Shatner plays a doctor for the very first (but not the very last) time!
From 1947-1958, the anthology program Kraft Television Theatre aired more than 650 original or adapted comedies and dramas. According to Wikipedia, the show “was broadcast live from Studio 8-H at 30 Rockefeller Plaza, currently the home of Saturday Night Live.” The actors, directors and writers whose work was featured reads like a veritable who’s who of Golden Age television, and included folks like Paul Newman, Rod Steiger, George C. Scott, James Dean, Joanne Woodward, Sidney Lumet and Rod Serling. In fact, Serling’s “Patterns” was first broadcast on Kraft Television Theatre and remains not only the script that brought Serling stardom but also one of the best-remembered episodes of the show’s illustrious 11-year run.
Continue reading “Kraft Television Theatre – “The Discoverers” (02/06/1957)”
Well, this is a bit confusing.
On Sunday, January 6th 1957, the Tyrone Guthrie directed motion picture version of Oedipus Rex (starring Douglas Campbell and featuring William Shatner) debuted in Canada (one night before it would make it’s NYC debut.) On that very same night, the ABC anthology television show Omnibus aired a live version of the play, evidently billed as “Oedipus, the King” and also evidently starring Christopher Plummer as the titular character. The play also still (naturally) featured William Shatner.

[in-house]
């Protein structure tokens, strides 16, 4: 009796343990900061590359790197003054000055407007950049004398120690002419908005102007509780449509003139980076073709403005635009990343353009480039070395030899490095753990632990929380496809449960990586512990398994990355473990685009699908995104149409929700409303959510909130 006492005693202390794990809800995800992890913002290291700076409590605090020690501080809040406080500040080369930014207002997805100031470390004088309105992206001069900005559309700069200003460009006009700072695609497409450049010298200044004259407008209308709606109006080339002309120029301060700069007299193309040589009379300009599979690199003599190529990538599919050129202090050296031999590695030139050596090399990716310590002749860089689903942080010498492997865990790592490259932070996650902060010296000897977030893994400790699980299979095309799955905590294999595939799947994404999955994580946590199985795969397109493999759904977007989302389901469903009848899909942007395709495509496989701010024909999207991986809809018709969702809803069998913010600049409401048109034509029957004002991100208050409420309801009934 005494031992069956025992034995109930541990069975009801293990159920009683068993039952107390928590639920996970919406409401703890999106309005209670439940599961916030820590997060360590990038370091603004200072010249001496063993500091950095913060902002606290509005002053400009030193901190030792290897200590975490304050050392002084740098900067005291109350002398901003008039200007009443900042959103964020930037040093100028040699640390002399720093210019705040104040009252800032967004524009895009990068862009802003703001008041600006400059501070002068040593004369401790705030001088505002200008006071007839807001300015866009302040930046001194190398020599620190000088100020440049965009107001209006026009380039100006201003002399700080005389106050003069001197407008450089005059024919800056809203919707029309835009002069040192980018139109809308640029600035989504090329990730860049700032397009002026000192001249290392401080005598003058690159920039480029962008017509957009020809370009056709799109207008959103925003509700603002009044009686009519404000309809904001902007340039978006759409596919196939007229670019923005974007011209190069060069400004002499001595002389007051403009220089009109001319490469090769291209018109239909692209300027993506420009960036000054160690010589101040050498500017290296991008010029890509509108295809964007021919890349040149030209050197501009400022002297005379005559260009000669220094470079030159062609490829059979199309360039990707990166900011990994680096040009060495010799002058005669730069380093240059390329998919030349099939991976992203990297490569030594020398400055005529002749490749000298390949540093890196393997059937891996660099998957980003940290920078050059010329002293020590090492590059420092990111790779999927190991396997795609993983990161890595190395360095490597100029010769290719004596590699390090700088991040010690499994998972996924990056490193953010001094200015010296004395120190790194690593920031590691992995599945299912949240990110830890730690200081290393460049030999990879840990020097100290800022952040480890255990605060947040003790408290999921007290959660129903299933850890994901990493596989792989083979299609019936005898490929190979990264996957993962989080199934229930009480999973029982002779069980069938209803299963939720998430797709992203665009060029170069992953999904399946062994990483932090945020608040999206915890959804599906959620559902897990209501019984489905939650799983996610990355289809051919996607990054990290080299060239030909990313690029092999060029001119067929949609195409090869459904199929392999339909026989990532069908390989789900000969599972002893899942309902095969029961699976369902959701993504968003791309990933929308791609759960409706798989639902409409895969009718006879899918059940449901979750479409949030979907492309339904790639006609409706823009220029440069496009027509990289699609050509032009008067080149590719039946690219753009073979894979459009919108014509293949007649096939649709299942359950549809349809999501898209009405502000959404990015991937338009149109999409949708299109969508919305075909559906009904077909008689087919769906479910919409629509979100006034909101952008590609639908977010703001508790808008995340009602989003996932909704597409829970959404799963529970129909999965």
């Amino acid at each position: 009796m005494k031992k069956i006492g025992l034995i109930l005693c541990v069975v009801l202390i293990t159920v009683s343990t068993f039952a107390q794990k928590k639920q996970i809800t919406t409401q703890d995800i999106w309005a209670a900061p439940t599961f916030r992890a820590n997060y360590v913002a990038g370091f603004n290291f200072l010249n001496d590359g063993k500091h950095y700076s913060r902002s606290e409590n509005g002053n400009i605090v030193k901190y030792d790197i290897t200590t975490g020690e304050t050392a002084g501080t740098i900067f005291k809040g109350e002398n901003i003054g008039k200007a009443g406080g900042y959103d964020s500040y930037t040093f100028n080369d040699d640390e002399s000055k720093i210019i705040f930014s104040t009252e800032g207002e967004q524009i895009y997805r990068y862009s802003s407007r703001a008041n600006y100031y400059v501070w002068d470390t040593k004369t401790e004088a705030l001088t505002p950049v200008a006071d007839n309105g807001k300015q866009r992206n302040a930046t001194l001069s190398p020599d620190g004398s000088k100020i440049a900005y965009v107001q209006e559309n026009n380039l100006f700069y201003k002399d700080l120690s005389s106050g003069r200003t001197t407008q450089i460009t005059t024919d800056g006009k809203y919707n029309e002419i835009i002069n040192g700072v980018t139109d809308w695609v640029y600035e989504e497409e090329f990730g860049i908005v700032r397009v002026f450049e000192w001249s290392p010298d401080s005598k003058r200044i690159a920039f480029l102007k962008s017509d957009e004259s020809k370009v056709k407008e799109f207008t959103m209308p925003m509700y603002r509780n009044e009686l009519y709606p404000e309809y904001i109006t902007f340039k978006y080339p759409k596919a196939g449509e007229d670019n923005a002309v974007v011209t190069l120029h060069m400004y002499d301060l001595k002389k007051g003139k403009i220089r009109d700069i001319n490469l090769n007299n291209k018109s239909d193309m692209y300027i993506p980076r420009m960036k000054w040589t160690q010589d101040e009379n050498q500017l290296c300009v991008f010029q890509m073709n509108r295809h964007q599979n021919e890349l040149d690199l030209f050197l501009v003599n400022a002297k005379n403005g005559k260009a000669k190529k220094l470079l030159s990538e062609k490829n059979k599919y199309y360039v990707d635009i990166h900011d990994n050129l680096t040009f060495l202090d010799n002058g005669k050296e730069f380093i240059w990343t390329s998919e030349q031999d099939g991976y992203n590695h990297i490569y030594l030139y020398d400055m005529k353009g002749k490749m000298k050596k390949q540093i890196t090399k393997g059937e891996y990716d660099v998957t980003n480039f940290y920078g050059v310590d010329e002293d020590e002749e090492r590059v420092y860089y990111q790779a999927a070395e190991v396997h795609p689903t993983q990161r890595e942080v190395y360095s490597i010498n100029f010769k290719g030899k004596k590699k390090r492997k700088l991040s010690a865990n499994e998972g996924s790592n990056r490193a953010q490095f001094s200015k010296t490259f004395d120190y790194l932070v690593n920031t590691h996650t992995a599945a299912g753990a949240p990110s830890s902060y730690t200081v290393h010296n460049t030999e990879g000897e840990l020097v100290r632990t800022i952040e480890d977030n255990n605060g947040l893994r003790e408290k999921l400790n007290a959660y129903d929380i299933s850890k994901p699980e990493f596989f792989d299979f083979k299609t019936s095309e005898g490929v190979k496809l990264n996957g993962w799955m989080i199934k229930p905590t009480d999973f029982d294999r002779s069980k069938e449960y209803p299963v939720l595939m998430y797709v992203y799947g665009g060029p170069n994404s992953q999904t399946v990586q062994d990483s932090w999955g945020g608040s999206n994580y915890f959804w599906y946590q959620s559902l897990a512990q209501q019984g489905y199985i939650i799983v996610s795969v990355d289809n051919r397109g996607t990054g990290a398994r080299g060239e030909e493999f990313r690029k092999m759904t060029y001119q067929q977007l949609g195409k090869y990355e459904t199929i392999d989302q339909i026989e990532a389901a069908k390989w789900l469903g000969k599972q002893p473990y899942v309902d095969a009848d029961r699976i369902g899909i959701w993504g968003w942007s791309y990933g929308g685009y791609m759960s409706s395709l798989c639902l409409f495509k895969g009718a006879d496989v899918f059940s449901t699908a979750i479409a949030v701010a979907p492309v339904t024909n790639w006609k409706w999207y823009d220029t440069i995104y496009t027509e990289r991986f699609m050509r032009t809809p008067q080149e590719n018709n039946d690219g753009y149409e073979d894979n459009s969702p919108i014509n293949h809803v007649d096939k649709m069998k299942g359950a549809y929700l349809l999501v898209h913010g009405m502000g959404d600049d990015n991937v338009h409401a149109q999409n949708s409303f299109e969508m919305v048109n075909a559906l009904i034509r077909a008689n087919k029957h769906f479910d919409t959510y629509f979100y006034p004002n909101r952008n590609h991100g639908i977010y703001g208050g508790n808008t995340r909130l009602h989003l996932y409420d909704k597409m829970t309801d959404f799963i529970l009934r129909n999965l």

As with many productions during this “hazy” period of Shatnerica, I was a bit confused by this for quite a long time.
Continue reading “Omnibus – “Oedipus, the King” (01/06/1957)”
Shatner’s second motion picture is…underwhelming.
In 1950, when Shatner was most likely a junior at McGill University in Montreal, he appeared in his very first motion picture The Butler’s Night Off. In that film, he played one of the “crooks,” a very small role with only a few lines. Seven years later he would appear in his second motion picture, this time a filmed version of the classic Sophocles play Oedipus Rex. Once again however, and actually even more so than The Butler’s Night Off, this was the very opposite of a starring or featured role.
Continue reading “Oedipus Rex (01/06/1957)”